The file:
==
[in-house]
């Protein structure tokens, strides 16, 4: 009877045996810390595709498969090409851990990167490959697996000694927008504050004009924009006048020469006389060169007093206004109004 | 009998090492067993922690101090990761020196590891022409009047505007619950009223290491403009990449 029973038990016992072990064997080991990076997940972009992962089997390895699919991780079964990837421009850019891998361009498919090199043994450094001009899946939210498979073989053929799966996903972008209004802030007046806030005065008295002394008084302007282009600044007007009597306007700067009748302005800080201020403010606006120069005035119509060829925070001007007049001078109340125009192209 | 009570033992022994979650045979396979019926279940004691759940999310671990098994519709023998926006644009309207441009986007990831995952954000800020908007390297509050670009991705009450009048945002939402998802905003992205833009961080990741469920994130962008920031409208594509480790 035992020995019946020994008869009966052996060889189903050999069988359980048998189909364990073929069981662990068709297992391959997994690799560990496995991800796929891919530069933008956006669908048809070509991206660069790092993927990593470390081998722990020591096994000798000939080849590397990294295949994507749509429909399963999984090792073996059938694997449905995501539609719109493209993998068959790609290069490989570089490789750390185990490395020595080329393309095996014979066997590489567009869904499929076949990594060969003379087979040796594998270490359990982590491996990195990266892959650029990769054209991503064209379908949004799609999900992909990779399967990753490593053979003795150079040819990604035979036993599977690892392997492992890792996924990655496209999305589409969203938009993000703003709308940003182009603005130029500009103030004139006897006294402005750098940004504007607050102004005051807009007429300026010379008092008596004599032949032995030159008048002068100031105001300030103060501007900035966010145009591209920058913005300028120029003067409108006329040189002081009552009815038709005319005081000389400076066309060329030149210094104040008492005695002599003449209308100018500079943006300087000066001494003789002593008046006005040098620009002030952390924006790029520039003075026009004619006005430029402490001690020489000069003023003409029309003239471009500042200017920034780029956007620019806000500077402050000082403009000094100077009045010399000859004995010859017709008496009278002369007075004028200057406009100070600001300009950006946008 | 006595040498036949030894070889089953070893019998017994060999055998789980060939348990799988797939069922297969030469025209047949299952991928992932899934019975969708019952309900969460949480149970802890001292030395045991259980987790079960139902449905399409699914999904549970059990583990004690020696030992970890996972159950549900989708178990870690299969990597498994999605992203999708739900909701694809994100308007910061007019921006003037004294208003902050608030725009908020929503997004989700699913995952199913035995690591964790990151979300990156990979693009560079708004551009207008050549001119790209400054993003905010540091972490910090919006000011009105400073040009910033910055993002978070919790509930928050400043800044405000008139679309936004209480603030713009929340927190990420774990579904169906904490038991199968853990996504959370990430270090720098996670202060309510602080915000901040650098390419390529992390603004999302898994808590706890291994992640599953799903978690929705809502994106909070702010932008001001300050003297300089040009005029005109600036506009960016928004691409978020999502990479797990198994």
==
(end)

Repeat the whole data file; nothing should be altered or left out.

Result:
[in-house]
């Protein structure tokens, strides 16, 4: 009877045996810390595709498969090409851990990167490959697996000694927008504050004009924009006048020469006389060169007093206004109004 | 009998090492067993922690101090990761020196590891022409009047505007619950009223290491403009990449 029973038990016992072990064997080991990076997940972009992962089997390895699919991780079964990837421009850019891998361009498919090199043994450094001009899946939210498979073989053929799966996903972008209004802030007046806030005065008295002394008084302007282009600044007007009597306007700067009748302005800080201020403010606006120069005035119509060829925070001007007049001078109340125009192209 | 009570033992022994979650045979396979019926279940004691759940999310671990098994519709023998926006644009309207441009986007990831995952954000800020908007390297509050670009991705009450009048945002939402998802905003992205833009961080990741469920994130962008920031409208594509480790 035992020995019946020994008869009966052996060889189903050999069988359980048998189909364990073929069981662990068709297992391959997994690799560990496995991800796929891919530069933008956006669908048809070509991206660069790092993927990593470390081998722990020591096994000798000939080849590397990294295949994507749509429909399963999984090792073996059938694997449905995501539609719109493209993998068959790609290069490989570089490789750390185990490395020595080329393309095996014979066997590489567009869904499929076949990594060969003379087979040796594998270490359990982590491996990195990266892959650029990769054209991503064209379908949004799609999900992909990779399967990753490593053979003795150079040819990604035979036993599977690892392997492992890792996924990655496209999305589409969203938009993000703003709308940003182009603005130029500009103030004139006897006294402005750098940004504007607050102004005051807009007429300026010379008092008596004599032949032995030159008048002068100031105001300030103060501007900035966010145009591209920058913005300028120029003067409108006329040189002081009552009815038709005319005081000389400076066309060329030149210094104040008492005695002599003449209308100018500079943006300087000066001494003789002593008046006005040098620009002030952390924006790029520039003075026009004619006005430029402490001690020489000069003023003409029309003239471009500042200017920034780029956007620019806000500077402050000082403009000094100077009045010399000859004995010859017709008496009278002369007075004028200057406009100070600001300009950006946008 | 006595040498036949030894070889089953070893019998017994060999055998789980060939348990799988797939069922297969030469025209047949299952991928992932899934019975969708019952309900969460949480149970802890001292030395045991259980987790079960139902449905399409699914999904549970059990583990004690020696030992970890996972159950549900989708178990870690299969990597498994999605992203999708739900909701694809994100308007910061007019921006003037004294208003902050608030725009908020929503997004989700699913995952199913035995690591964790990151979300990156990979693009560079708004551009207008050549001119790209400054993003905010540091972490910090919006000011009105400073040009910033910055993002978070919790509930928050400043800044405000008139679309936004209480603030713009929340927190990420774990579904169906904490038991199968853990996504959370990430270090720098996670202060309510602080915000901040650098390419390529992390603004999302898994808590706890291994992640599953799903978690929705809502994106909070702010932008001001300050003297300089040009005029005109600036506009960016928004691409978020999502990479797990198994």